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Mandarin Chinese in a Nutshell

The entire planet knows at least two words in Chinese, FENG (wind) and SHUI (water).

Chinese cuisine is very well known and popular almost everywhere in the world, and when it comes to food the most important word is FAN (rice).

Eating is CHI FAN (= consuming rice). The restaurant (fan dian) literally means a “rice shop”. Chopsticks are called “little rapids” (kuai zi). In the morning, have an “early rice” (zao fan = breakfast), with porridge (of rice) and soy milk. Lunch is, of course, “rice at noon” (zhong wu fan). Dinner is served early, at around 6 pm, and is called “late rice” (wan fan). Without sweets and snacks between meals, the Chinese stay lean regardless of the amount of carbohydrates swallowed. Rice or at least noodles should be served at every meal, from their point of view.

They consume a lot of green tea (CHA) from surprisingly small cups, which make it taste better. The tea ceremony in China is different from that in other countries.

Wine is served mostly white and about one glass per year per person. Instead, they have a strong cereal-based drink called BAI JIU (a kind of spirit that contains 35-60% alcohol). While drinking, instead of “Cheers” you can say GAN BEI (literally “dry glass”), an invitation equivalent to “bottoms up.”

Many things are different in China, and when we study the language it is important to learn elements related to culture and lifestyle, too.

For instance, their mourning colour is white, and the age is always one year older (when you are born you are already one year old – the nine months are rounded by addition). The year of birth is the Chinese zodiac sign, very important to them.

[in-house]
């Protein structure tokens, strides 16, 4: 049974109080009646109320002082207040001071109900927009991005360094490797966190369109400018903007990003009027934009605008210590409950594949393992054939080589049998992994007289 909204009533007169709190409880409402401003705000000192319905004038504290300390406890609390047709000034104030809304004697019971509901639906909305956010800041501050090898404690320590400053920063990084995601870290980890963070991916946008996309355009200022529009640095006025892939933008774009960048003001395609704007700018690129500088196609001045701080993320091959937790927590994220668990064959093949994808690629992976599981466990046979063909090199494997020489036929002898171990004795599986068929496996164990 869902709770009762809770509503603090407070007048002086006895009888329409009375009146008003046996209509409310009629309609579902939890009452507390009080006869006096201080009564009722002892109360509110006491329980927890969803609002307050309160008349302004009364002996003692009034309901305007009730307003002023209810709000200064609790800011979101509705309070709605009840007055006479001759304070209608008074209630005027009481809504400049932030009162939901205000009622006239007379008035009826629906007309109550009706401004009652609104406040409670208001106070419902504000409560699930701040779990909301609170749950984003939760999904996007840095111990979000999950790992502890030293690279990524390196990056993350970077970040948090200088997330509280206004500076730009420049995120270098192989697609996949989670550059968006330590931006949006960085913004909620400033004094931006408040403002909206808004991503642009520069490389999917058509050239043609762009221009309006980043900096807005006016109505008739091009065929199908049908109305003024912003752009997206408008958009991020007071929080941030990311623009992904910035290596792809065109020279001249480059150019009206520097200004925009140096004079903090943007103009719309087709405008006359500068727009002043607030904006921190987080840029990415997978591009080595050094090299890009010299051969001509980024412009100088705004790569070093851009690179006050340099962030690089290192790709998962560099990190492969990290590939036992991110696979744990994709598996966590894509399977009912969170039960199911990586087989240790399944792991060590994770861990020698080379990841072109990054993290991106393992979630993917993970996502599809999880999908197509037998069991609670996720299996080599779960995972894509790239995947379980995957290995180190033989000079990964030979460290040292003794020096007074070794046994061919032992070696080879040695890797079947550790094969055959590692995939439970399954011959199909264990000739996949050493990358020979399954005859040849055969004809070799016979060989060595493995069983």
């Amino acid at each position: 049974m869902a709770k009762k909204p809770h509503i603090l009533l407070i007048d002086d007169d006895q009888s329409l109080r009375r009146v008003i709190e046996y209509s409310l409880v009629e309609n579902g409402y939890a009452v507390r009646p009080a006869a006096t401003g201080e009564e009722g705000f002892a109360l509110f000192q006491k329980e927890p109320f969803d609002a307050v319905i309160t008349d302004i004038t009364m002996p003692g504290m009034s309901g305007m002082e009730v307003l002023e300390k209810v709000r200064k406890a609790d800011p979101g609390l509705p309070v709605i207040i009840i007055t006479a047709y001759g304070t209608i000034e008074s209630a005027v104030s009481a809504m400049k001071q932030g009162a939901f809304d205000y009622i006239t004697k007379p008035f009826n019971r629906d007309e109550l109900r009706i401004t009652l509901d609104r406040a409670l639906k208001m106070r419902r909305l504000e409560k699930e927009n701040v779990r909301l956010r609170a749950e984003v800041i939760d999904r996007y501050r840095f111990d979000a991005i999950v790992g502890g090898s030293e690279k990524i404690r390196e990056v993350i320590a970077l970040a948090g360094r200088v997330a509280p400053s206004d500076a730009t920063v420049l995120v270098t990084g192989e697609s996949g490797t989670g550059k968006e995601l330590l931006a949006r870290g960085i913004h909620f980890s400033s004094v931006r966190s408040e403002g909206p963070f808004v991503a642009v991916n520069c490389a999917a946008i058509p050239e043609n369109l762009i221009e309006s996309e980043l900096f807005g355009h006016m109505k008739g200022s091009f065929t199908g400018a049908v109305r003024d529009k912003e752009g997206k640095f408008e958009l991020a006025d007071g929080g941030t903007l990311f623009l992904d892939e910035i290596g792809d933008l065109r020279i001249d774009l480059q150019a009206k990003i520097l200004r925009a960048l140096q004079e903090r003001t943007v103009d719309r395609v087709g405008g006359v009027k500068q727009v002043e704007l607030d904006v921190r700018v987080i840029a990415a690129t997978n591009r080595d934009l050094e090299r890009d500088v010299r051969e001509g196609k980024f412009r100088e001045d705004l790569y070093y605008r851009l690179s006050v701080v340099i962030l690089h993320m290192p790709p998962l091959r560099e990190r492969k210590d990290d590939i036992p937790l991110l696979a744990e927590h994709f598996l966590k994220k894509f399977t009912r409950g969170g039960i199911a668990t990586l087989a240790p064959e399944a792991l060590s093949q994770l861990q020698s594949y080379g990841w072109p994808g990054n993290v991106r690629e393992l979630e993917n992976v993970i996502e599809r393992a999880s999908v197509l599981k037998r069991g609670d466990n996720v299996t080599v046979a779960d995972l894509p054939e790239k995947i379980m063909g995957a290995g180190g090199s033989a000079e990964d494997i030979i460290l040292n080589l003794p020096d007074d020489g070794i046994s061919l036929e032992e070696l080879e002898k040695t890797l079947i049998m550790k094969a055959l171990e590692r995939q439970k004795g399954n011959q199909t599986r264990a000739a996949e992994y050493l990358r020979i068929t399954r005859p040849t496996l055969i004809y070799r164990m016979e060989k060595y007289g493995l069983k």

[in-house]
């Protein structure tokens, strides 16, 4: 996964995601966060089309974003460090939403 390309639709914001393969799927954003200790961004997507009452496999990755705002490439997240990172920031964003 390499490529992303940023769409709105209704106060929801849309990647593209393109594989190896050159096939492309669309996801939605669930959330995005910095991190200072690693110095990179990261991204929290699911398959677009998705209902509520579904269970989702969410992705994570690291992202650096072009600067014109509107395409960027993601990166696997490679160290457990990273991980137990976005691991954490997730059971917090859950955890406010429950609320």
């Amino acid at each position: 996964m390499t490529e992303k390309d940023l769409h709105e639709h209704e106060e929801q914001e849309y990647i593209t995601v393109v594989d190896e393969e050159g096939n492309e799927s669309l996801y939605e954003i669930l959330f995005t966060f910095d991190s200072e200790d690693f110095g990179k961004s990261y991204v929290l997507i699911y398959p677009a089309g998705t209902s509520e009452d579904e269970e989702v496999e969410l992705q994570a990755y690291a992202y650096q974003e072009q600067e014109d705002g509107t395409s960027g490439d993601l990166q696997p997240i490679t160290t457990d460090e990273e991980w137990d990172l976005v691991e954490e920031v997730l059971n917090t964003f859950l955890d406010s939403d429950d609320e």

Some numbers are unlucky, especially “four” (SI, which is pronounced the same as “death”). It is to be avoided. The hotels lack the 4th, 14th, 24th floors. The luckiest number is 8 (BA, pronounced “fa” – which means prosperity). Lucky numbers cost dearly for phone or car numbers, for instance. Everyone would want as many 8’s as possible, obviously.

Red is a symbol of happiness, old age and wealth, and is used for holidays, weddings, National Day (October 1) and Chinese New Year (also called primary festivals, CHUN JIE).

Everything is oversized, proportional to the surface of the country: the alphabet has 50,000 characters, the classic literary works contain a thousand characters. The peak of poetry was reached during the Tang Dynasty (7th-10th centuries), being best known through the poet Li Bai – with over a thousand poems about nature and friendship.

The Chinese love both study and books. Much of their literature has been translated into French. Increasingly much into English, too.

Their best-known cartoons are San Mao, who has (and which means) “three hairs”. The child (orphaned, hungry and homeless) has three hairs drawn on his forehead, hence the name of the series. Children are VERY loved and doted upon in China, and San Mao is taken home by a fisherman. It is a cartoon without dialogues, so we can enjoy it without knowing the language.

Episode 1 (no dialogue): https://www.youtube.com/watch?v=FAkjE-vx-Og

Episode 2, with subtitles: https://www.youtube.com/watch?v=Qwa2dOAGqCA

Article by Nadia Esslim

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